An important part of financial planning includes creating aLiving Trust. It means that your family will inherit your assets as you have planned.
Another kind of financial planning: Investing that aligns with your values To assess sustainability based on Environmental, Social and Governance (ESG) factors, investors look at a broad range of behaviors:
Environmental criteria include a company’s energy use, waste, pollution, natural resource conservation and treatment of animals.For example, are there issues related to its ownership of contaminated land, disposal of hazardous waste, management of toxic emissions, or its compliance with environmental regulations?
Social criteria may look at the company’s business relationships. Does it work with suppliers that support the same values? Does the company donate a percentage of its profits to the local community or encourage employees to perform volunteer work. Is there salary equity between men and women?
Governance may examine whether or not a company uses accurate and transparent accounting methods and that stockholders are given an opportunity to vote on important issues. They may also want assurances that companies avoidconflicts of interest.
What’s next for SRI?
Climate change is a big focus for President Joe Biden, which could further boost ESG funds, experts say.
There has been a rise in assets in SRI, to $12 trillion at the beginning of 2018, up from $8.72 trillion at the beginning of 2016, according to a US/SIF Foundation report on investing trends.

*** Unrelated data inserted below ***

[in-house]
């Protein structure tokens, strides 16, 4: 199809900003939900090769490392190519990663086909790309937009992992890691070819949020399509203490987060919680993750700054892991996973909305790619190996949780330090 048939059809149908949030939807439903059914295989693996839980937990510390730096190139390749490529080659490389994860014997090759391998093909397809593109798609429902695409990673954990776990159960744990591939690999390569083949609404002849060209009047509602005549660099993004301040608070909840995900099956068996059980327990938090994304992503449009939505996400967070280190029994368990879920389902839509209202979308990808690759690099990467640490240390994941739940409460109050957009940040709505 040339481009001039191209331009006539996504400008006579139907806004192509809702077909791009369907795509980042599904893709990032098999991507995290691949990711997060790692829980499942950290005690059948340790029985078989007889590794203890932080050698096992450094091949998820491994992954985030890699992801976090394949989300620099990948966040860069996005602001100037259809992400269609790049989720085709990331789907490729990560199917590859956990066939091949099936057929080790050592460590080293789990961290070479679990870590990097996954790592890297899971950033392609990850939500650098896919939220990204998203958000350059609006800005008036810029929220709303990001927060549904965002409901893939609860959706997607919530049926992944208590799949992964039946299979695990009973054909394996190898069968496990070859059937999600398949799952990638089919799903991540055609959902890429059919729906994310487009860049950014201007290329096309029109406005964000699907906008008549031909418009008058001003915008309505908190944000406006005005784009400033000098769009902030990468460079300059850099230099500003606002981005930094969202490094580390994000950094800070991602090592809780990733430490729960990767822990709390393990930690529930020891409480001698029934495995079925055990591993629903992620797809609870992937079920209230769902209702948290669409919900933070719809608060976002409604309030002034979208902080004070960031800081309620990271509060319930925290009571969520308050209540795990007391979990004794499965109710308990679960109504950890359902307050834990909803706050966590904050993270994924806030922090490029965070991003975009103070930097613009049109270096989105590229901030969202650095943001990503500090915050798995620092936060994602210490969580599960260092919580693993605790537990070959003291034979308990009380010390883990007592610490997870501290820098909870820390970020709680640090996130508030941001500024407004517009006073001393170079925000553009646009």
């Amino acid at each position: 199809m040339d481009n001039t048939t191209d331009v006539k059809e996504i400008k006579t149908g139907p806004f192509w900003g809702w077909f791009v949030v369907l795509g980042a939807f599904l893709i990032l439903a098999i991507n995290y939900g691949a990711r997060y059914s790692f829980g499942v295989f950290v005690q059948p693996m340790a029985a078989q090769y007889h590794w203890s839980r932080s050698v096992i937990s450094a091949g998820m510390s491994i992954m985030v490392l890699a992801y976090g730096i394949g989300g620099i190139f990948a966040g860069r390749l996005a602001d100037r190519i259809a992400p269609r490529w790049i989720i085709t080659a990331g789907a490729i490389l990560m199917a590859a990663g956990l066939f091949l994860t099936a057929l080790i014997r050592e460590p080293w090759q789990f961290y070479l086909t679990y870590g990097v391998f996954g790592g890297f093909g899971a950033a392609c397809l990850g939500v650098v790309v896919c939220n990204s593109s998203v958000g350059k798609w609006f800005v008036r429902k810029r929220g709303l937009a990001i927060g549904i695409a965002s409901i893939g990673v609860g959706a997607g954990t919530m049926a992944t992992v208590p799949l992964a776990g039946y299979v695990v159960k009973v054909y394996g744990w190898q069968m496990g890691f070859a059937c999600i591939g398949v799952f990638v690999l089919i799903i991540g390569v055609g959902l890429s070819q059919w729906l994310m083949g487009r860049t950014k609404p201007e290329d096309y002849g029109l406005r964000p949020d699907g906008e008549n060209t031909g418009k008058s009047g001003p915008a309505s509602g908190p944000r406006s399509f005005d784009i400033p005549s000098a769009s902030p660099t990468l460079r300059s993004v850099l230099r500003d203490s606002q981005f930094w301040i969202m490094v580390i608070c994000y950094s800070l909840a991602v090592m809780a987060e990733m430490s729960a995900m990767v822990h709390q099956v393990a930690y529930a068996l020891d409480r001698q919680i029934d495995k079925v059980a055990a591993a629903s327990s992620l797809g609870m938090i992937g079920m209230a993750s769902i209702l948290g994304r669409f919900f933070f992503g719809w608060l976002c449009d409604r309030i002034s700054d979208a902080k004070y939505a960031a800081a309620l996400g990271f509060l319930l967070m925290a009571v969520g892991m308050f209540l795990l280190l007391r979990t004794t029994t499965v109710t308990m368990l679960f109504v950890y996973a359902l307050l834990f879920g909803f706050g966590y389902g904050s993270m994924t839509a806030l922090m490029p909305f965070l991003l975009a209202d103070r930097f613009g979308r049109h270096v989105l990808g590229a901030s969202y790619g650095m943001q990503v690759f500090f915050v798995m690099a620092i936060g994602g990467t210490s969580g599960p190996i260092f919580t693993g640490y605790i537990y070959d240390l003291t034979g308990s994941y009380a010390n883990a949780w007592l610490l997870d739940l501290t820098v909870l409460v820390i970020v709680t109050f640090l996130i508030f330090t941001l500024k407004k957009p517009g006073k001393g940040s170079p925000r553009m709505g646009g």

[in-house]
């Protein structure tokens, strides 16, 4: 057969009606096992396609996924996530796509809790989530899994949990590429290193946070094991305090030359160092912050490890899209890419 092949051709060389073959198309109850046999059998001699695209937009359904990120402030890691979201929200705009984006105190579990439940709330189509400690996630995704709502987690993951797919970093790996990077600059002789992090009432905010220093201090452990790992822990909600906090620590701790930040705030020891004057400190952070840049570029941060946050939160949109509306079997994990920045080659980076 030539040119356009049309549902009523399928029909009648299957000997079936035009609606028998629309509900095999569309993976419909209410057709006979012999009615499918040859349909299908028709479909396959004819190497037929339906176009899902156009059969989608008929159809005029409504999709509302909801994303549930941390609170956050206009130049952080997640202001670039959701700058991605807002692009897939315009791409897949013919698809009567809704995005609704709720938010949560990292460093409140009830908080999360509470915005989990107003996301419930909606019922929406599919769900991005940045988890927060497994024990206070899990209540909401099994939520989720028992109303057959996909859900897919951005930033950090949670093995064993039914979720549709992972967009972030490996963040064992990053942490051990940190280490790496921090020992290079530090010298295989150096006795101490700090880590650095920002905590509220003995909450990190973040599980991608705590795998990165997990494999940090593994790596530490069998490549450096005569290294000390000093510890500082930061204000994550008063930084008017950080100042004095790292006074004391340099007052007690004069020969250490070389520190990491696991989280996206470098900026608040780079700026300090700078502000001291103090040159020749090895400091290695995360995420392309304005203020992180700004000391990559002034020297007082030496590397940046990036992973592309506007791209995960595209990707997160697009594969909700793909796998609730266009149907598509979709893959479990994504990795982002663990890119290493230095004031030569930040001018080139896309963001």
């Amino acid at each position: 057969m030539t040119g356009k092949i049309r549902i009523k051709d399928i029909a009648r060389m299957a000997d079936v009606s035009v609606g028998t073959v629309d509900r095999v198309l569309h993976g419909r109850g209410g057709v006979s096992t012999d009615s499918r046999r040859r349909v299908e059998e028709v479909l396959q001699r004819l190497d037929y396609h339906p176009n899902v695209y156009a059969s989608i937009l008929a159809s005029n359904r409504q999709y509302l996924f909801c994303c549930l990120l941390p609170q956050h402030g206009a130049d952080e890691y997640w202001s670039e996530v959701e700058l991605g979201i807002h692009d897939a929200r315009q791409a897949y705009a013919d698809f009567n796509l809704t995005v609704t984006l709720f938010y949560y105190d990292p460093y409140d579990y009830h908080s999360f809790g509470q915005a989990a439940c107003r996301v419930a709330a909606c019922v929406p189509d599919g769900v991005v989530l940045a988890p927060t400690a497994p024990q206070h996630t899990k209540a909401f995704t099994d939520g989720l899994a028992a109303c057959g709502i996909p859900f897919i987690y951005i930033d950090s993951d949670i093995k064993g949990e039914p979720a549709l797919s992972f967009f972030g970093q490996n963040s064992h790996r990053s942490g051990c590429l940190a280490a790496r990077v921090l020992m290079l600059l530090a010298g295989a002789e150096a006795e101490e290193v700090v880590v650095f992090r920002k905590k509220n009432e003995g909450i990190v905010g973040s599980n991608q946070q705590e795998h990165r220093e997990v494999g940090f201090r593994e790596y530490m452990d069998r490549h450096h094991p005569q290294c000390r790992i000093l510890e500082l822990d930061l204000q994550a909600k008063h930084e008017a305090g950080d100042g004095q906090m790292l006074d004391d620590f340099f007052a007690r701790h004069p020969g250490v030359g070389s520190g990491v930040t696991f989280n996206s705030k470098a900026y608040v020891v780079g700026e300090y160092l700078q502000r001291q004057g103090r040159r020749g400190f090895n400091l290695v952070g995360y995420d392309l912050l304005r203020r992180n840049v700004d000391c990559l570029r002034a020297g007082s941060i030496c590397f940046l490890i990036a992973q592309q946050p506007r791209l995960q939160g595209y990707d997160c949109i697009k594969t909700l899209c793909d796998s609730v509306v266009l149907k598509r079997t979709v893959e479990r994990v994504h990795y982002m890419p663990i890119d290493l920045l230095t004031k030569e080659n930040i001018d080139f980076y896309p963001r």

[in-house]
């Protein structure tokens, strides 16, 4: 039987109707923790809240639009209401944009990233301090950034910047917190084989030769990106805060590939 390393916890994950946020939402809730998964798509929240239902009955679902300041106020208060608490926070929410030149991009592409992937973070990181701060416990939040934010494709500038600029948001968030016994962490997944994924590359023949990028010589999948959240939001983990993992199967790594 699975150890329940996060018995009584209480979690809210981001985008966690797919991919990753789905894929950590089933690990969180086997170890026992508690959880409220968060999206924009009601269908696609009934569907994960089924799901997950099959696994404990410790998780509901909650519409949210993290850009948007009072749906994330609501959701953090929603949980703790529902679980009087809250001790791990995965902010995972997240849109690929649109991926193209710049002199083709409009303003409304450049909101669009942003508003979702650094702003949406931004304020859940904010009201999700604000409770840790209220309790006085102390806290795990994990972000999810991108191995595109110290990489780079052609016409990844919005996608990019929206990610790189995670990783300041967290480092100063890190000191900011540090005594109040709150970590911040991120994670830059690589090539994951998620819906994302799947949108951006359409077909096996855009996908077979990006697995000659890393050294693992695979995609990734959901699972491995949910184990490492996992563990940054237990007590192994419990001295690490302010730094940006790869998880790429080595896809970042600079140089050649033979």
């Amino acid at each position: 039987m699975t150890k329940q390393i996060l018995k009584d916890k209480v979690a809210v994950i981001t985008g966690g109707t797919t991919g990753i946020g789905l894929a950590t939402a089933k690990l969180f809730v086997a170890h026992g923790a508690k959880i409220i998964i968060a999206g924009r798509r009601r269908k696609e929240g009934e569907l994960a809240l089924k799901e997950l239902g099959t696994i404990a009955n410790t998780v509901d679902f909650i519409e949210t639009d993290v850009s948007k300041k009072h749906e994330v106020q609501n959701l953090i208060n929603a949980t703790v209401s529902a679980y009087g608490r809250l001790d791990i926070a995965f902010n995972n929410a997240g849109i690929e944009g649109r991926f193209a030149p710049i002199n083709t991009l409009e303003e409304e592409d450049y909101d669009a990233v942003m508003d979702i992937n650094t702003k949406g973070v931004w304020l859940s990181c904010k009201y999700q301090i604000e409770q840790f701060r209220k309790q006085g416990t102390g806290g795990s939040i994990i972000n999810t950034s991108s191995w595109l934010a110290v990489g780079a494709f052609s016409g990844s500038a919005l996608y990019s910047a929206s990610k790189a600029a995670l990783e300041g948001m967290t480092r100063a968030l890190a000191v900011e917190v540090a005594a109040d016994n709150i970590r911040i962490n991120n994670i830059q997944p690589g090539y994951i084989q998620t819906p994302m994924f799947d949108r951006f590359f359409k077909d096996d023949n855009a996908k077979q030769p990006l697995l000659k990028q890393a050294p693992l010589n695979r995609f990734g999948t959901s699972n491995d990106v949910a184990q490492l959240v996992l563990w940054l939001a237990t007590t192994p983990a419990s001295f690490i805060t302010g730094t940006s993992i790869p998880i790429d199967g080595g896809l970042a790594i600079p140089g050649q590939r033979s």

According to Morningstar, ESG funds captured $51.1B of net new money from investors in 2020, a record that more than doubled from 2019.
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Another kind of financial planning that has grown dramatically over the last few years is socially responsible investing (SRI). Also called impact-, sustainable- and values-based investing, SRI is a investing that helps people and/or organizations align their investments with their personal values.
A Morgan Stanley survey found that 75% of individual investors and 86% of millennials are interested in sustainable investing. But it’s not just a millennial thing, and it’s not just about politics. Things like climate change and equality transcend politics. Last year tied for the warmest on record, and Black Lives Matter protests sprang up across the U.S. following George Floyd’s death.
There are good reasons for SRI. It ensures that you’re not putting your money toward something you oppose for moral or religious reasons. SRI is a mature field with decades of history, but until recently it’s been relatively small and stable. The last few years have brought a significant increase in visibility, demand and a proliferation of new, sustainable investment products.
People are asking questions about corporations’ social impact. Many companies and fund managers are now publishing a Corporate Responsibility Report. This means that companies are self-reporting on their efforts to have a positive impact on the environment, social causes and culture.
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